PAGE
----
Percy Jackson & the Lightning ThiefRed lightThe gods of fine taste have a new enemy: a pipsqueak brat called Percy Jackson (Logan Lerman) who looks like he strayed from the set of a Clearasil commercial to star in his big screen debut – a knucklehead adventure/fantasy that plays like a pastiche of all the worst bits from the Harry Potter and Narnia flicks.

Attempting to do for Greek mythology what Potter did for witchcraft and Twilight for vampires, family friendly mulch-making director Chris Columbus adapts Rick Riordan’s novel about a high school student with ADD who discovers that his affection for water is genetic and his bloodline is linked to ancient Greek mythology.

You see, Percy is a demigod – the son of Poseidon, god of the sea.

Before our slippery pubescent protag learns his true identity he is accosted by a freaky flying bat woman who accuses him of pilfering Zeus’s lightning bolt, to which his response understandably amounts to “whaa?” After a stretch at demigod training camp Percy embarks on a disconnected adventure in which he battles Minotaurs and demons, avoids eye contact with Medusa (Uma Thurman) and travels to hell and back to rescue his mummy, Catherine Keener, who was obviously three sheets to the wind when she signed on to do this dross.

The plotline is one of those aggravatingly random strings of faux fantastical events in which the storytellers, unrestrained by logic or ingenuity, make up the rules as they go along, which lends the film a vibe of careless spontaneity.

Percy and his mum live in a small flat in New York with boorish slob Gabe (Joe Pentoliano), the kind of guy who demands to be handed a beer when he’s sitting two feet from the fridge. Why does she put up with such a rude nincompoop? We discover the reason is because – I’m not making this up – Gabe’s BO masks Percy’s presence from the gods.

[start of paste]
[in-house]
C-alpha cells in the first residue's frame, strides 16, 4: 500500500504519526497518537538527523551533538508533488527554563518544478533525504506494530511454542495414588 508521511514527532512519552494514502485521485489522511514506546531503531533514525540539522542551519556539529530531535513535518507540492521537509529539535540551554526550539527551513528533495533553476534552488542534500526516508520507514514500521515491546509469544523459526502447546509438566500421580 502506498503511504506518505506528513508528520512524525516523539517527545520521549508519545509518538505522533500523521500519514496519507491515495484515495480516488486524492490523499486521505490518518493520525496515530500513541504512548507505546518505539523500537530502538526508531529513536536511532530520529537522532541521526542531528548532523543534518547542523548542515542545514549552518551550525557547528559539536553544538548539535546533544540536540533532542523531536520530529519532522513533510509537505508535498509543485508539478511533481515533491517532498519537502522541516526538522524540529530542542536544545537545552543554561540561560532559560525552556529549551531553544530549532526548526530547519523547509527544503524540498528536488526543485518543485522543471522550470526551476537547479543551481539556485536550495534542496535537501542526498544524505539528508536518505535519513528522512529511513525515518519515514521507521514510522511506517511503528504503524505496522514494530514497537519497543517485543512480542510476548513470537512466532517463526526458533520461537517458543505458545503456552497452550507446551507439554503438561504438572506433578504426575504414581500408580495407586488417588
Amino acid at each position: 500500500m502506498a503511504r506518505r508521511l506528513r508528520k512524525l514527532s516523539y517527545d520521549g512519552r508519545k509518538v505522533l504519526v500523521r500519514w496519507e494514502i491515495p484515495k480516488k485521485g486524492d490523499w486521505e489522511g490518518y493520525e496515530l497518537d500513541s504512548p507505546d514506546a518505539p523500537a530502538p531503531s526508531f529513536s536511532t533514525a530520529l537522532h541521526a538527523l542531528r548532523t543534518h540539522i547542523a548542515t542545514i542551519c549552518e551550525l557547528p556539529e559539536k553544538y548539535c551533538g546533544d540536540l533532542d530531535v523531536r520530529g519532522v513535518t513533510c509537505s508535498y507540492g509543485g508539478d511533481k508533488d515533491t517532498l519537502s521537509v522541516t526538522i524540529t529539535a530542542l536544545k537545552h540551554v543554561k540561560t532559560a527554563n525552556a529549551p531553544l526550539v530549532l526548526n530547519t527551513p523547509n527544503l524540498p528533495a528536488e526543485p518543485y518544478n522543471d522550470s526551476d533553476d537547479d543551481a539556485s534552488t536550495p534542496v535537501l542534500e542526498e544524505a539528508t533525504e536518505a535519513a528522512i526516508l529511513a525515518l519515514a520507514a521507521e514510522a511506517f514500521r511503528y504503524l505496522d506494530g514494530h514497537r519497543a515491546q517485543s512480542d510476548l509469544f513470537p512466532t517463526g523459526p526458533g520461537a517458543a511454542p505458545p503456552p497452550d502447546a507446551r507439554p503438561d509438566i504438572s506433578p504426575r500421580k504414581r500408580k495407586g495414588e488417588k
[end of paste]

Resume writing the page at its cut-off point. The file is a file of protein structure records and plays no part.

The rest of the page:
It seems appropriate that co-star Pierce Brosnan is quite literally a horse’s arse, or at least he has one. He plays the obligatory wise sensei, though it’s a hard to take him seriously when his character is also a centaur: half human, half horse; the Brosnan bronco.

To prove that he really, honestly, cross-his-heart-swear-to-god didn’t steal Zeus’s lightning bolt Percy goes cross-country America and in and out the afterlife with the assistance of his protector/wise crackin’ sidekick Grover (Brandon T. Jackson) and fighter/love interest Annabeth (Alexandra Daddario).

The scene in which they visit Hades begins with a gravity-defying canoe ride: their travel guide paddles through thick, acrid air as innumerable objects sail past and around them. He explains that these are scraps from broken dreams, the failed ambitions of fools and sinners. Look really closely and you can see a copy of the Percy Jackson screenplay.

Hades seems a jolly jaunt compared with the onerous task of watching this movie. Even the special effects look shonky: open a picture of Zeus in Photoshop, apply a few dozen motion blurs and you’re halfway there. Despite the set-piece based plot and Marshall’s glossy direction the film can’t shirk a crummy TV show vibe – a sort of diluted Xena: Warrior Princess for young dorks.

Intriguingly, it’s not the only big budget fantasy family film of late in which the characters ingest psychotropics. In Harry Potter and the Half-Blood Prince, Dumbledore decrees he must drink a large container of what appears to be liquid LCD.

In Percy Jackson and the Lightning Thief, Percy and his entourage visit a dazzling Vegas casino where busty slender women feed them on the house “lotus flowers.” They walk around in a druggy punch-drunk haze before eventually snapping out of it. Maybe this is a yoof oriented tribute to Fear and Loathing in Las Vegas, with an anti-drugs message to boot. Or maybe the filmmakers simply had a few too many lotus flowers themselves.

Percy Jackson and the Lightning Thief’s Australian theatrical release date: February 11, 2010